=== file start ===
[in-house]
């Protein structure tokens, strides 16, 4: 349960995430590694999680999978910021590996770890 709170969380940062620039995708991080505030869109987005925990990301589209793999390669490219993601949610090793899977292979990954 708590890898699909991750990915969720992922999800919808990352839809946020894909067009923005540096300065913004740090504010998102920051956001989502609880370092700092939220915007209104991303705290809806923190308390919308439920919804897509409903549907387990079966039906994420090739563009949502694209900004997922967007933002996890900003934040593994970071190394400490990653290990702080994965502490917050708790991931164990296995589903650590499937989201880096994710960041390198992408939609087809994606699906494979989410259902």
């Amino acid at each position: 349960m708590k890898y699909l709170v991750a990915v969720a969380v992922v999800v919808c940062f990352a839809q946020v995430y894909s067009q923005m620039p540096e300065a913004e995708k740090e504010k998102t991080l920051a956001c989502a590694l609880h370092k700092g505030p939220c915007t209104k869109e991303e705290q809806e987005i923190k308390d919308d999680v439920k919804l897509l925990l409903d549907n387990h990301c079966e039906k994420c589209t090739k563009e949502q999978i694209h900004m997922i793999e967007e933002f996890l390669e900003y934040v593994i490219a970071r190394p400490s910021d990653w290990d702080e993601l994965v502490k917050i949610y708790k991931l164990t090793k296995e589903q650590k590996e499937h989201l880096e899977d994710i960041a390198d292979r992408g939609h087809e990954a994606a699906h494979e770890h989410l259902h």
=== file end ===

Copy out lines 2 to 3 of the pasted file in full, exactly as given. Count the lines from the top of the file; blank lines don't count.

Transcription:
């Protein structure tokens, strides 16, 4: 349960995430590694999680999978910021590996770890 709170969380940062620039995708991080505030869109987005925990990301589209793999390669490219993601949610090793899977292979990954 708590890898699909991750990915969720992922999800919808990352839809946020894909067009923005540096300065913004740090504010998102920051956001989502609880370092700092939220915007209104991303705290809806923190308390919308439920919804897509409903549907387990079966039906994420090739563009949502694209900004997922967007933002996890900003934040593994970071190394400490990653290990702080994965502490917050708790991931164990296995589903650590499937989201880096994710960041390198992408939609087809994606699906494979989410259902």
């Amino acid at each position: 349960m708590k890898y699909l709170v991750a990915v969720a969380v992922v999800v919808c940062f990352a839809q946020v995430y894909s067009q923005m620039p540096e300065a913004e995708k740090e504010k998102t991080l920051a956001c989502a590694l609880h370092k700092g505030p939220c915007t209104k869109e991303e705290q809806e987005i923190k308390d919308d999680v439920k919804l897509l925990l409903d549907n387990h990301c079966e039906k994420c589209t090739k563009e949502q999978i694209h900004m997922i793999e967007e933002f996890l390669e900003y934040v593994i490219a970071r190394p400490s910021d990653w290990d702080e993601l994965v502490k917050i949610y708790k991931l164990t090793k296995e589903q650590k590996e499937h989201l880096e899977d994710i960041a390198d292979r992408g939609h087809e990954a994606a699906h494979e770890h989410l259902h």